Israel will now pay the salaries of all rabbis serving their communities, an act it already performs for Orthodox leaders.
The move follows a High Court ruling, in which Justices recommended the state employ spiritual advisors regardless of the sect of Judaism they practice.
Previously, Orthodox rabbis were the only individuals eligible for paid compensation from the Religious Services Ministry. Reformed rabbis were paid through funds raised by the communities they supported.
The decision drew ire from ultra-Orthodox leaders. Ya’akov Margi, minister of Religious Services and a member of the far-right Shas party, said he would tender his resignation if the government upholds the ruling. National Union Knesset member Uri Ariel said the High Court was “continuing to advance anti-Jewish policies causing serious injury to the values of Israel.” And Nissim Ze’ev, of Shas, called the decision “crass” and “harmful to the soul of the Jewish people.”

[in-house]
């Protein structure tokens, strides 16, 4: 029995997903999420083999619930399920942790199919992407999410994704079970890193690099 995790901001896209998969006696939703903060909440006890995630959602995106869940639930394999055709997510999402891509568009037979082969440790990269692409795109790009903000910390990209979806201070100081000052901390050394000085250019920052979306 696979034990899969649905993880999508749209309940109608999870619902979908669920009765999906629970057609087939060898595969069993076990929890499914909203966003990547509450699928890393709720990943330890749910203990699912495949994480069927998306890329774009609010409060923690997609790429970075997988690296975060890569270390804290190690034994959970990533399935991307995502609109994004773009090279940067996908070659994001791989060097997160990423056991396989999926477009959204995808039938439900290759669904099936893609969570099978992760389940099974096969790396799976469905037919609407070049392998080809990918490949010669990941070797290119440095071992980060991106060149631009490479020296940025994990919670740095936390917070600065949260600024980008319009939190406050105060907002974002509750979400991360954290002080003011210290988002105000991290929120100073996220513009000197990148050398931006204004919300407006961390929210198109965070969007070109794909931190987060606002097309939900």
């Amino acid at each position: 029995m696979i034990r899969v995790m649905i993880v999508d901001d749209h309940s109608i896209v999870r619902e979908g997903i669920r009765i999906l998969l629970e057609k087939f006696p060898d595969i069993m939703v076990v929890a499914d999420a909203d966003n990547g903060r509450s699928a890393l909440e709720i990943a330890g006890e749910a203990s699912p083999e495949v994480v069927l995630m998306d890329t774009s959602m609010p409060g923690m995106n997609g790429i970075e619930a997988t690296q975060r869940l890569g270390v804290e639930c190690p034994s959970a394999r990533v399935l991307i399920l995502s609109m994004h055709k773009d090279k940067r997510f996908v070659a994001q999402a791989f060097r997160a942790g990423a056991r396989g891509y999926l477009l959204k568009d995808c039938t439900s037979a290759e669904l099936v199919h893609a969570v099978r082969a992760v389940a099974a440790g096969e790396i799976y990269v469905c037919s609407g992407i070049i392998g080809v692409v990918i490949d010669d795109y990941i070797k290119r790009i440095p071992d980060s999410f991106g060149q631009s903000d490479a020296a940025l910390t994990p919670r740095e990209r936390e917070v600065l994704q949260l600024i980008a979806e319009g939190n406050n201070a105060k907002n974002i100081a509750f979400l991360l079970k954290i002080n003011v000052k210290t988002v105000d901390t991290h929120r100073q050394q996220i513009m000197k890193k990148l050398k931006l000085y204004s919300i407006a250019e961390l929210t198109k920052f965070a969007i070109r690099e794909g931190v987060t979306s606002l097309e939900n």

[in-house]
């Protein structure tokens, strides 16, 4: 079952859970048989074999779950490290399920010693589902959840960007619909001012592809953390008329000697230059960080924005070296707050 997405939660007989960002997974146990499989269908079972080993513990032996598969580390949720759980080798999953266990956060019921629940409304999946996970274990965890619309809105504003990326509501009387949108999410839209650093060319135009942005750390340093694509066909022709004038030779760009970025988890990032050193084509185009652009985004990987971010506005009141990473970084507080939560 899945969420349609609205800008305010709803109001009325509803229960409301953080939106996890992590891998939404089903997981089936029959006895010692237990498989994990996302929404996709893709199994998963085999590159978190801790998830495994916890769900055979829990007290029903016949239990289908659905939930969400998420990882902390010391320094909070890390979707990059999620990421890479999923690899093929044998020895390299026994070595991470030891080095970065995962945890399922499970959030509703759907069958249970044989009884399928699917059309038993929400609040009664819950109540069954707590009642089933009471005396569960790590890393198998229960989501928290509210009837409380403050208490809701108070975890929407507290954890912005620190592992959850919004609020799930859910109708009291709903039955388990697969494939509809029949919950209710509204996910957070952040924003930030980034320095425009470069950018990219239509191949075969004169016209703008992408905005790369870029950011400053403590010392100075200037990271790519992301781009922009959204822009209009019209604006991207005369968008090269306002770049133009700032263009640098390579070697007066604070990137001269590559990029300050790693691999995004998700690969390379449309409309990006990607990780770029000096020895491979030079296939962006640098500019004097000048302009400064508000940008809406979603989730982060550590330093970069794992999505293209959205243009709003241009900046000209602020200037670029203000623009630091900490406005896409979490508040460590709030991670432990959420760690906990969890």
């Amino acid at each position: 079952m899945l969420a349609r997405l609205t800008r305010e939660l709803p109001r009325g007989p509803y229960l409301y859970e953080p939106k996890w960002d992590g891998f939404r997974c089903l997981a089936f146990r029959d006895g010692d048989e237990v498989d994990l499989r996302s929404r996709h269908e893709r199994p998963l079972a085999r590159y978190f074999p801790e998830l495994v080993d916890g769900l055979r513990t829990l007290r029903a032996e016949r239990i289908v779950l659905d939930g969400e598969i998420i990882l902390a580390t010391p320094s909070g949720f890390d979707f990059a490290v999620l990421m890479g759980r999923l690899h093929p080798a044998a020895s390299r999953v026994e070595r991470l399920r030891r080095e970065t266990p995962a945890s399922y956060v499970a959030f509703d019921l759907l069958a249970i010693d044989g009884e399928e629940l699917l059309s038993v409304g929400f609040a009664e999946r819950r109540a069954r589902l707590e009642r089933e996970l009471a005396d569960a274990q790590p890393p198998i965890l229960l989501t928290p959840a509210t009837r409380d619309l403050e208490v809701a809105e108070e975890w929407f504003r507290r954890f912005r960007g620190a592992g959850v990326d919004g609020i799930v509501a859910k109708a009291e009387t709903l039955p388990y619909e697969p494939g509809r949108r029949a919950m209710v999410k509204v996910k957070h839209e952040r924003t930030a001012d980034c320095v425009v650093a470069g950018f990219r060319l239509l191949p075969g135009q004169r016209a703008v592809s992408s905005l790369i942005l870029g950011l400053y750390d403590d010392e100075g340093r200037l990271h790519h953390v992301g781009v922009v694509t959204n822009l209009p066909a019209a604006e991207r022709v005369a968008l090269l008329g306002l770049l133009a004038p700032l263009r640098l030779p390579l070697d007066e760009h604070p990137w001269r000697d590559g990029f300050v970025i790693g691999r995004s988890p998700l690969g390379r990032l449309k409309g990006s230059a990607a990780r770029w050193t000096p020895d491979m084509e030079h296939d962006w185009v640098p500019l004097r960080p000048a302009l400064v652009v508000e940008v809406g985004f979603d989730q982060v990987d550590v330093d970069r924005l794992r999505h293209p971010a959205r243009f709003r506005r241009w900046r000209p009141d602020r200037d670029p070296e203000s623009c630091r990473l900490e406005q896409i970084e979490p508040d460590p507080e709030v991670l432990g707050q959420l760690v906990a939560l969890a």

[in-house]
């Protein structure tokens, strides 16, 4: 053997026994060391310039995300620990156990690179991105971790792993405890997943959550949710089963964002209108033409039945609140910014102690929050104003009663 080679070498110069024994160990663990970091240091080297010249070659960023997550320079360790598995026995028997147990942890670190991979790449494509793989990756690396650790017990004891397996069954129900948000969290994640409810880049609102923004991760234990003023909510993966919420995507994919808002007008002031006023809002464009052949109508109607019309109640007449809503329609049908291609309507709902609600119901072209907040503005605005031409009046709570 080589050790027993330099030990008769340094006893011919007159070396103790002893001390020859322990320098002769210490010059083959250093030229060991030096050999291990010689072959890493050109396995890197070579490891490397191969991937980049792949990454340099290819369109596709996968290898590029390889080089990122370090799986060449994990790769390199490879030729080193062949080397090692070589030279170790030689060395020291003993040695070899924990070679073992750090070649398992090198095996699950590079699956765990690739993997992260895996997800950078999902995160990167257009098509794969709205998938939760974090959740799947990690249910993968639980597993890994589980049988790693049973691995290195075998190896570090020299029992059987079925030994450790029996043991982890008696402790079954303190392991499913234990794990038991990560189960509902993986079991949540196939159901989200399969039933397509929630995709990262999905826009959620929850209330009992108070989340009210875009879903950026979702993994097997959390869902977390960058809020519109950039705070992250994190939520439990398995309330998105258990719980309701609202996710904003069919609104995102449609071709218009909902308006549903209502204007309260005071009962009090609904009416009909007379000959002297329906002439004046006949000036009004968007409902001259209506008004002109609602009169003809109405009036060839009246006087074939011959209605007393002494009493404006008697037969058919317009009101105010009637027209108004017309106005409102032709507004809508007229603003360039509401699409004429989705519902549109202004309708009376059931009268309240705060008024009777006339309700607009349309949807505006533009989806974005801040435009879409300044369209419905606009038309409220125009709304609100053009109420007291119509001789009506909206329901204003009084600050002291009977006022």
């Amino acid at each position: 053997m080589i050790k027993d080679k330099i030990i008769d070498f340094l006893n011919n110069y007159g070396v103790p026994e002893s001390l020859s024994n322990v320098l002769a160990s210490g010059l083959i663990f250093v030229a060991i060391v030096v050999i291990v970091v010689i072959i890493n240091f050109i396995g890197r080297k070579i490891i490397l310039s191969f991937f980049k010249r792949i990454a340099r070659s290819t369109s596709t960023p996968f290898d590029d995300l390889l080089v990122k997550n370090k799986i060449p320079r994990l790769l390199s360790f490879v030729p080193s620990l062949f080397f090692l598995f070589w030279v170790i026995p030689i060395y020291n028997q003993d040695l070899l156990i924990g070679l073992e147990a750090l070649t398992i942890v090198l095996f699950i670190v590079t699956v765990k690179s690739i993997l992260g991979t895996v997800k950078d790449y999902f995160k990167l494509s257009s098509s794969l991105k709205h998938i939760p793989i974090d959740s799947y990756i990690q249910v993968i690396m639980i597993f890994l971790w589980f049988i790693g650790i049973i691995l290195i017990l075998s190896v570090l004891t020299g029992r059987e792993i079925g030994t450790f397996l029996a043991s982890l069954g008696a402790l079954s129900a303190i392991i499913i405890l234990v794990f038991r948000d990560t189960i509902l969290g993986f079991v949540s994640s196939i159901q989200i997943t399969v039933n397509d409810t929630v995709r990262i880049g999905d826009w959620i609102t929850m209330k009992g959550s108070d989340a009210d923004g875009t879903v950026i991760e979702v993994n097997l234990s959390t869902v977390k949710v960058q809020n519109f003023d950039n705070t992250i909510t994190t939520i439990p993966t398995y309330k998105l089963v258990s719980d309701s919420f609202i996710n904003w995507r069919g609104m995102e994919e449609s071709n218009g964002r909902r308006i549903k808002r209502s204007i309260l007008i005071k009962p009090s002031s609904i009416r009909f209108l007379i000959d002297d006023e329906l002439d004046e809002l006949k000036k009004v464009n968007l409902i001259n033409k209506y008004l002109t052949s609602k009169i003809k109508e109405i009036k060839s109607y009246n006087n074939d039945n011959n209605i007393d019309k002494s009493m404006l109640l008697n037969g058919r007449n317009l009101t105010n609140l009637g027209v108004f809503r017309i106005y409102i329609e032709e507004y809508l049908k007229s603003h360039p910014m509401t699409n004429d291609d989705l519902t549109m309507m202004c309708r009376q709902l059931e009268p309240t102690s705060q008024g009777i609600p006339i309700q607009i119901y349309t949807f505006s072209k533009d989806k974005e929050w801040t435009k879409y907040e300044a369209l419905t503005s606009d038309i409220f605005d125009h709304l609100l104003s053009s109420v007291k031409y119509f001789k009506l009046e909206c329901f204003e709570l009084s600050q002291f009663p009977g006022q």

Meanwhile, leader of the opposition Shelly Yachimovich commended the decision adding that her Labor party “respects Orthodox Judaism but believes that there is a place for the expression of all streams of Judaism.”
Anat Hoffman, executive director of the legal unit of Israel’s Reform Movement, called it a “historic day” and a “significant step toward bringing pluralism to Israel.”
The news was the culmination of years of effort. In 2005, Rabbi Miri Gold and the Reform Movement filed a petition, calling for the inclusion of all rabbis in the paid program.
“This is a very important step toward achieving religious freedom in Israel for all its inhabitants,” Gold told the Jerusalem Post. “There is no patent on how to be Jewish,”